Surviving and Thriving in a Teacher Preparation Program
A teacher preparation program does exactly what you think it should do- it prepares teachers to teach. However, the details are a little more complex.
There are two main routes taken by those individuals wishing to become teachers. The first and most common route is that of earning a degree in Education from a four-year University. This option is rather straightforward. The second option, however, is made for individuals who did not earn a college degree in Education. Instead, these individuals will complete what is called an Alternative Certification Program.
Who participates in teacher preparation programs?
Alternative Certification Programs have increased in popularity in recent years. Many states are currently suffering from teacher shortages and have therefore introduced such programs to allow individuals without an Education degree to still become teachers. People who choose the alternative certification route often did not grow up wanting to become a teacher but decided this later in life. Those in these teacher preparation programs can be:
- Workers in industry who want to utilize their practical knowledge in the classroom
- College students who want to teach but do not want to change their major to Education
- Individuals who have worked in another field but are looking for a career change
- Anyone who desires to become a teacher
Most elementary teachers choose the traditional route to certification, but most secondary teachers choose an Alternative Certification Program.
What is required in a teacher preparation program?
The alternative certification route does not require a degree in Education, but a college degree is required, usually in a major related to the subject you want to teach. For instance, someone with a B.A. in History could join a teacher preparation program with the goal of becoming a Social Studies teacher.
The requirements of different teacher preparation programs vary by state, but in general, you will be required to complete some variation of the following:
- Classroom observations
- Short preparation coursework (usually online)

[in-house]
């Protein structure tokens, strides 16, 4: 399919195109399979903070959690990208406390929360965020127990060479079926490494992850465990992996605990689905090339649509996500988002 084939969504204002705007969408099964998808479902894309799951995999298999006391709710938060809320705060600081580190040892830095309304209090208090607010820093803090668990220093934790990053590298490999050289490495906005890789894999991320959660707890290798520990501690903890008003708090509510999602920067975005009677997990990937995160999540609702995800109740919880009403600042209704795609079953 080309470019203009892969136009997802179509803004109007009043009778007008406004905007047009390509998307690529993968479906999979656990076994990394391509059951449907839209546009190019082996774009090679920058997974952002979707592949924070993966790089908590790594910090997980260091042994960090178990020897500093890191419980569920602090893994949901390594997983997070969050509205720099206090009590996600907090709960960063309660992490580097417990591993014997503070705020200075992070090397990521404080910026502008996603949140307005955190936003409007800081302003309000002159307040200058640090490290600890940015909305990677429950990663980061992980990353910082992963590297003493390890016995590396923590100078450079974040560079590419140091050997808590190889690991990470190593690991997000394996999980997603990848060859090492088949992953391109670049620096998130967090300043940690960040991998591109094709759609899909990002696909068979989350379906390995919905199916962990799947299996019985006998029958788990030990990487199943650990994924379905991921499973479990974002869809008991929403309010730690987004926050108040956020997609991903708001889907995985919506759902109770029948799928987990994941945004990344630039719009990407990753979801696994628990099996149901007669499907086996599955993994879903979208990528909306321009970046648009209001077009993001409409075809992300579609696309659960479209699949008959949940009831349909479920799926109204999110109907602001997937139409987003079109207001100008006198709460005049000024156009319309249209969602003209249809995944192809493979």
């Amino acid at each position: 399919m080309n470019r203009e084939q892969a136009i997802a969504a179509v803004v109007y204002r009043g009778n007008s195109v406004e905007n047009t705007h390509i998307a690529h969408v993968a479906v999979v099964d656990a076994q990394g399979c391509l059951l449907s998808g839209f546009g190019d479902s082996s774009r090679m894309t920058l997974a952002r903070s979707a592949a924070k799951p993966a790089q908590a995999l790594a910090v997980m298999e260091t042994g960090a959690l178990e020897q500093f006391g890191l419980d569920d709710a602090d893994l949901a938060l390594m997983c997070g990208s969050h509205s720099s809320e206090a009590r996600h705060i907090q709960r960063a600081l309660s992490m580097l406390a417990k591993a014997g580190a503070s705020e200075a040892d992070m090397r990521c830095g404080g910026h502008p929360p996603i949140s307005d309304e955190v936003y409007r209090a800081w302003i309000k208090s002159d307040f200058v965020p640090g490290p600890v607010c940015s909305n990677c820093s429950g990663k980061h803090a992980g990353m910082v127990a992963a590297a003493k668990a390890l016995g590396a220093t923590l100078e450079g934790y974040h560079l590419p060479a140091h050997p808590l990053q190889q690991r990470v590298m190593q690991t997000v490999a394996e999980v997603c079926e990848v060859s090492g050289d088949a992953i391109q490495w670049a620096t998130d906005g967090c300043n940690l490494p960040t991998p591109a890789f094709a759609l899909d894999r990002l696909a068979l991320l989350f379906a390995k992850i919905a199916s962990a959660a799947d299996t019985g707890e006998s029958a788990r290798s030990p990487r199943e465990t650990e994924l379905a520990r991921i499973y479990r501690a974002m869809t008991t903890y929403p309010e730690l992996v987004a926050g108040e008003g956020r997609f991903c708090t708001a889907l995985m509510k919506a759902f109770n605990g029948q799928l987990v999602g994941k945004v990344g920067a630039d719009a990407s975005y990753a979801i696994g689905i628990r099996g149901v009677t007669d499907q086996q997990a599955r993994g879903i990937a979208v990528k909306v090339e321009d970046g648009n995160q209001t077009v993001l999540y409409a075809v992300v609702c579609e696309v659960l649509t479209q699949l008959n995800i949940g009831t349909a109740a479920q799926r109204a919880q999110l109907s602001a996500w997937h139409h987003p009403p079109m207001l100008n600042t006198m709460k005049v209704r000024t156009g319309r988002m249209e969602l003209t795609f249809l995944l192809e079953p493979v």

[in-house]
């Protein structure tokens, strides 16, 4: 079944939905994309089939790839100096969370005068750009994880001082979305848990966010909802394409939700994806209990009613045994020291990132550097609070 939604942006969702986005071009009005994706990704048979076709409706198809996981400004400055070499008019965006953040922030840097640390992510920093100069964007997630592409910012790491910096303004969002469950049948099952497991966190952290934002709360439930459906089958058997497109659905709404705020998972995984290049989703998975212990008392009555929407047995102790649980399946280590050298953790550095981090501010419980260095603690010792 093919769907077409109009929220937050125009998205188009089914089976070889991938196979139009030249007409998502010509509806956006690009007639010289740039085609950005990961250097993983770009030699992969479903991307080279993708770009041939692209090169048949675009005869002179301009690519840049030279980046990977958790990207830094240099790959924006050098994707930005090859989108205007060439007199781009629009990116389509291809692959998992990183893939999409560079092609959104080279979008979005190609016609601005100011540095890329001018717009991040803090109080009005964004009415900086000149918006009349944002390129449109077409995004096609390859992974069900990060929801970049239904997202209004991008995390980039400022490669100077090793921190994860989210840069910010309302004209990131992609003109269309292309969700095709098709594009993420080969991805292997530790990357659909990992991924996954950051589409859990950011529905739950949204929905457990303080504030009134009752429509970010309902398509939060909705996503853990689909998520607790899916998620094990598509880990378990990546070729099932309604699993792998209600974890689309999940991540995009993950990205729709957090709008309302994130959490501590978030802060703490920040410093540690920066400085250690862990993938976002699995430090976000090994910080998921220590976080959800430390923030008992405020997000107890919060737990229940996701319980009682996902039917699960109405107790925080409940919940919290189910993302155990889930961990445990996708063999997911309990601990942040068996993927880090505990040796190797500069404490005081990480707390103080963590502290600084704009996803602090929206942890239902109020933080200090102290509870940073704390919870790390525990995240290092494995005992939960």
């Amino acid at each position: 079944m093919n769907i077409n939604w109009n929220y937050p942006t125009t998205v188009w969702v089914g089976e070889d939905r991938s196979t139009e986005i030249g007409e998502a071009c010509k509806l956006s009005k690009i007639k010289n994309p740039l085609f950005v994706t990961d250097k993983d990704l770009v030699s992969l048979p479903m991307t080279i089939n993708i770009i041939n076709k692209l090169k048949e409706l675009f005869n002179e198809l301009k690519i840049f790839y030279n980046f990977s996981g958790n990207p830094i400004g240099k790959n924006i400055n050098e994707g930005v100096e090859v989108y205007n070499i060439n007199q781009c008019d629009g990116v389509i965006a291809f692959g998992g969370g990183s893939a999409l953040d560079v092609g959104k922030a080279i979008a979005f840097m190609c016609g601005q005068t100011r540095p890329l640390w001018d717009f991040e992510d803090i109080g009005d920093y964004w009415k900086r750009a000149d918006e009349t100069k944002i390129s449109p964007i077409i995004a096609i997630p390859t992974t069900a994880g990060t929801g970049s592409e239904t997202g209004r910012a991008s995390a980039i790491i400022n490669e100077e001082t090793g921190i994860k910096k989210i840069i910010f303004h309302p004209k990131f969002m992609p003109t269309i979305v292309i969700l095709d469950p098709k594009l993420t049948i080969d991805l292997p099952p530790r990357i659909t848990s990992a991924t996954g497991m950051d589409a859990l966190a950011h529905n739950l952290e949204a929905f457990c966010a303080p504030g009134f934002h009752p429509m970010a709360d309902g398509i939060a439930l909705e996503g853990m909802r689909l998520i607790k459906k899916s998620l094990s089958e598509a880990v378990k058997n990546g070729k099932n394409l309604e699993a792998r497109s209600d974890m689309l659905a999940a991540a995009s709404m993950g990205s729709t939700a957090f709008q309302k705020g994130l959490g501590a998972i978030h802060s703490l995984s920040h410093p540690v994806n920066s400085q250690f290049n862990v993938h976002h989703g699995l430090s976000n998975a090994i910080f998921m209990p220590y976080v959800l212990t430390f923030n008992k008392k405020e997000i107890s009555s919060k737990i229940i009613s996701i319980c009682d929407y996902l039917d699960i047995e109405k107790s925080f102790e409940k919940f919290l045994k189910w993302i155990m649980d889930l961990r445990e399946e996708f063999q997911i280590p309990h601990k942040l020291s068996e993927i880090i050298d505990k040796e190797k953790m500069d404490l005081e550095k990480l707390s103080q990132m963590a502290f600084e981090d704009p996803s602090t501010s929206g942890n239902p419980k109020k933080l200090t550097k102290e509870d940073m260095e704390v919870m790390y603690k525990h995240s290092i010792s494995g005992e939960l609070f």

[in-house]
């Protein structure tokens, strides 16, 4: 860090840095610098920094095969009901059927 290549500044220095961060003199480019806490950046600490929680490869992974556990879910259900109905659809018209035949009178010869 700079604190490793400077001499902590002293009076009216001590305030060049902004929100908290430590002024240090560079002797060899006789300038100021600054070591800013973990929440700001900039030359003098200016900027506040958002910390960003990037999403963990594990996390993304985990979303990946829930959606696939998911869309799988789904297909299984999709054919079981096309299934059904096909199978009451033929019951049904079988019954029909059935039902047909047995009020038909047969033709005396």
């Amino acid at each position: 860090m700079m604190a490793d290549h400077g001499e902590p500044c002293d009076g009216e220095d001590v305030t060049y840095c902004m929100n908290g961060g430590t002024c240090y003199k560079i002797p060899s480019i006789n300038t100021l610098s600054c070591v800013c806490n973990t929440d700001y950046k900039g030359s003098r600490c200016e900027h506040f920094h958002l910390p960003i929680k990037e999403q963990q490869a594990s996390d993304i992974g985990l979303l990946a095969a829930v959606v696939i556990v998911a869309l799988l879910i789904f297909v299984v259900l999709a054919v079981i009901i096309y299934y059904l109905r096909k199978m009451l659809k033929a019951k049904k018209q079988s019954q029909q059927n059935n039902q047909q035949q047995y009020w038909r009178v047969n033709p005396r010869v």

- Pass at least one teaching certification exam
How can I survive and thrive in a teacher preparation program?
The requirements of a teacher preparation program can seem overwhelming, but certain best-practices can help alleviate unnecessary stress:
- Complete your teacher observations before summer starts. It may seem obvious that you won’t be able to observe teachers teaching in their classrooms when school is not in session, but many people overlook this, especially if they plan to complete all of their teacher preparation requirements over the summer. Many school districts are strict about their observation hours, so make sure you contact the schools well in advance of your observation hours being due.
- Pass your certification exam(s) as soon as possible. If you have passed your certification exam but are still needing to complete your observation hours and coursework, it is still possible for some school districts to hire you. However, if you have not yet passed your exam, you will certainly not be hired for a teaching job, so make sure passing this exam is your top priority.
- Attend job fairs. Most teacher preparation programs will give you exclusive access to teacher job fairs in your area. Almost all new teachers are hired this way, so take the job fairs extremely seriously. Dress professionally, bring your resume and certification exam scores, and attend all of them! Finding your first teaching job can be stressful, but you are much more likely to be hired quickly if you attend every job fair possible. Some job fairs even hire on the spot!
- Take your certification requirements seriously. If you slack off on completing your certification coursework and other requirements, you may find yourself without a teaching job when the school year begins. Regardless of whatever else is going on in your life, you must persevere and be dedicated to completing your certification requirements as fast as possible. It may be stressful for a few months while you juggle a full-time office job and your multiple children at home while trying to complete all of your certification requirements, but it is imperative that you finish them in a timely manner so that you can begin interviewing for teaching positions before the school year begins.
Overall, the key to not only surviving but thriving, in a teacher preparation program is your level of dedication to completing the requirements and learning as much as possible about the profession in the time you’ve got.